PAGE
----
At a Parliament reception to commemorate United Nations International Holocaust Remembrance Day, 26 January 2016, the Attorney-General and Minister for Treaty of Waitangi Negotiations, Hon Christopher Finlayson QC gave the following speech.
Shalom and welcome to Parliament.
We are here because today is United Nations International Holocaust Remembrance Day, commemorated each year on the anniversary of the liberation of Auschwitz/Birkenau in Poland on this day in 1945.
Last year Annette King and I represented New Zealand in Auschwitz for the 70th anniversary commemoration. It was a sombre occasion attended by a number of survivors as well as representatives of many governments.
I will never forget walking from the gatehouse to the far end of the camp to lay a wreath at the conclusion of the ceremony accompanied by, among others, Josh Frydenberg MP for Kooyong and a minister in Malcolm Turnbull’s Cabinet. Josh’s family lost relatives in Auschwitz.
Seventy-one years have passed and the Holocaust continues to be discussed and studied. Every year there are more books and films which consider this most grotesque event in all of human history. For example, just two days ago I flew on Lufthansa from Frankfurt to San Francisco to New Zealand. I watched an outstanding German film called The People vs. Fritz Bauer. This historical thriller chronicles the efforts of Fritz Bauer, the state attorney general of Hesse in West Germany, to prosecute the architects of Auschwitz.
An extremely intelligent and complex individual, Bauer himself was briefly interned in Dachau and made it his life’s work to bring Nazism’s worst offenders to justice. The film centres around Bauer’s attempts in the late 1950’s to bring Adolf Eichmann to trial. Facing difficulties with some officials in the German Government, Bauer risked being charged with treason as he worked with Mossad in Israel to locate and arrest Eichmann in Buenos Aries and have him brought to justice.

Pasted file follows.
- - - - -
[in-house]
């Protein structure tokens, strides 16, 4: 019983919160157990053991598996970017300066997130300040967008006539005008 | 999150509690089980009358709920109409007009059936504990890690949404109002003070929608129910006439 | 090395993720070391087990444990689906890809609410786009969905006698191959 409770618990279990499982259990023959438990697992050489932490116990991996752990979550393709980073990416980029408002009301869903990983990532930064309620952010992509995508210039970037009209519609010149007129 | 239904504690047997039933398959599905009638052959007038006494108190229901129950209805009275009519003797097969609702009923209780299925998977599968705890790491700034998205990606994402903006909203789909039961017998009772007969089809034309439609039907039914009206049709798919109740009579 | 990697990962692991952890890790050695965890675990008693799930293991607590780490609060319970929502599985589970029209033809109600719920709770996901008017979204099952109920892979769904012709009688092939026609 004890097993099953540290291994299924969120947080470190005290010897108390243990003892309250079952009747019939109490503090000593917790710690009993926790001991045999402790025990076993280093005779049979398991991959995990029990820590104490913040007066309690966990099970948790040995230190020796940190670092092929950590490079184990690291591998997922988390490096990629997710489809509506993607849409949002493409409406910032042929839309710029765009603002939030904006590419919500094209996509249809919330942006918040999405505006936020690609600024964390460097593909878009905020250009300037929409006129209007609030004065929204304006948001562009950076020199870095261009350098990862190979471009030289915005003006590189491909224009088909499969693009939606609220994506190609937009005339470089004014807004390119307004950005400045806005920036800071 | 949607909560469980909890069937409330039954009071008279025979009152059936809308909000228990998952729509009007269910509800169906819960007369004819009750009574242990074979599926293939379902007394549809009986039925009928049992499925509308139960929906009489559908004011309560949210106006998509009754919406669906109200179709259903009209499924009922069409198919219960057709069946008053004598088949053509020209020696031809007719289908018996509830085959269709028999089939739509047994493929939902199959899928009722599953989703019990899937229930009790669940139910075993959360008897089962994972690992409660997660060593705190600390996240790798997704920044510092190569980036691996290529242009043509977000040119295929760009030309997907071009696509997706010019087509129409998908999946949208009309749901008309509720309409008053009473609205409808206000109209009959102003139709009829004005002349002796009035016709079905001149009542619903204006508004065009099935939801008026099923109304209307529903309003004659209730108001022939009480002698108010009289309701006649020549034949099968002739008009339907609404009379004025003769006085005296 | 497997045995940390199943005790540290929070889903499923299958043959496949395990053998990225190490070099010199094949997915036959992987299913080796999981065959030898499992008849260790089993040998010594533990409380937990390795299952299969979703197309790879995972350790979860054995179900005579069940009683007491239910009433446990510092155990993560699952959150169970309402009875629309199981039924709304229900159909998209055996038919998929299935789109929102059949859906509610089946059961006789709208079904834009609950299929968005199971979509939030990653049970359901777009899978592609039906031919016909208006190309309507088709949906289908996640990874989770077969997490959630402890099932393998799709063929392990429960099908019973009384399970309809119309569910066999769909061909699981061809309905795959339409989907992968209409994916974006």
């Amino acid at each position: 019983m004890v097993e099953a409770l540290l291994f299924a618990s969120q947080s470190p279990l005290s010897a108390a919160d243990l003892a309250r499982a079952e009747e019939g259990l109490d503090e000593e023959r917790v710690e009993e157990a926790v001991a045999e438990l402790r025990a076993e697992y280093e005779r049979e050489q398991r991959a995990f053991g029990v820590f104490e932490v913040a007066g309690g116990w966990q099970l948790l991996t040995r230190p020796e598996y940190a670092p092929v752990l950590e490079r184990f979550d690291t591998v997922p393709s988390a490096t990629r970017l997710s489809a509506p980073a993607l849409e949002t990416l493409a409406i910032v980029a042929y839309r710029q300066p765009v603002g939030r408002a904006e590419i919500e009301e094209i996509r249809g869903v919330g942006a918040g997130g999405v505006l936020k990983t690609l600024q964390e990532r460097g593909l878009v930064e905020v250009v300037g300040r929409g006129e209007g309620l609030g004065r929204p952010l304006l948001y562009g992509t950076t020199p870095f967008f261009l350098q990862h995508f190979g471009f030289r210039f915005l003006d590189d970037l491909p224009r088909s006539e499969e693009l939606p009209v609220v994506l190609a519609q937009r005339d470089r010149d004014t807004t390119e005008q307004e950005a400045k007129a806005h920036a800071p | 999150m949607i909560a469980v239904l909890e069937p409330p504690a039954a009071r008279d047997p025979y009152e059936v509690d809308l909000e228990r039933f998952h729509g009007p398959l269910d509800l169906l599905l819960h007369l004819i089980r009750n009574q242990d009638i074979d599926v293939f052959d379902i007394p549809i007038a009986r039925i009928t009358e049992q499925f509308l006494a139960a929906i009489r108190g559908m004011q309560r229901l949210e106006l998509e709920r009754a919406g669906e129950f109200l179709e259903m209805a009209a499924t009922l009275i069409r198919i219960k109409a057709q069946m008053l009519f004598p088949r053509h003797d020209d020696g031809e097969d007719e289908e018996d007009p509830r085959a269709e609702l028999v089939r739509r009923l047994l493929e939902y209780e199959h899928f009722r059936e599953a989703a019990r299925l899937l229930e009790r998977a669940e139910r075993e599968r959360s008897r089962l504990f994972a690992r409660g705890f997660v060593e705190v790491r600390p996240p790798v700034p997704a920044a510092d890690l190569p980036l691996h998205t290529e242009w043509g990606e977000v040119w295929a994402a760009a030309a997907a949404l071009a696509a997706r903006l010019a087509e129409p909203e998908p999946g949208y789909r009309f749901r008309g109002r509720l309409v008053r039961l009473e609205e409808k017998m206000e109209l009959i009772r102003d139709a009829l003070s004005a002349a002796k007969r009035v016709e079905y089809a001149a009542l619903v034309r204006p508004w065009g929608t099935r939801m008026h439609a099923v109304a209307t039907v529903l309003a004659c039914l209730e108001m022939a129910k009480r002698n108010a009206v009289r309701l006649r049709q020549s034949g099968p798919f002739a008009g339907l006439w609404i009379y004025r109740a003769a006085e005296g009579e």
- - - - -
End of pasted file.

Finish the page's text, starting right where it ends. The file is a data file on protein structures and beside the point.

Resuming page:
This year we focus particularly on the children who died during the Holocaust. Millions died at the hands of the Nazis. As we heard at Makara this afternoon, children were especially vulnerable.
Obsessed with creating what they saw as a biologically ‘pure’ society, the Nazis targeted Jewish children to prevent a new generation from ever being born. As many as a million and a half children died in the Holocaust. This number included over a million Jewish children and tens of thousands of Romani children, German children with physical and mental disabilities as well as children from Poland and the occupied Soviet Union.
Shortly you will hear from a child survivor of the Holocaust, Vera Egermayer, who spent the last months of World War Two in Theresienstadt. Before she speaks, I will talk briefly about the importance of remembering and reflecting on what happened during the Holocaust.
We cannot allow the fact that so many children died slip out of the world’s collective memory. Currently in the Middle East we are seeing two familiar and destructive forces – racial hatred and religious hatred. These forces were central to the atrocities of the Holocaust and are once again bringing violence and death.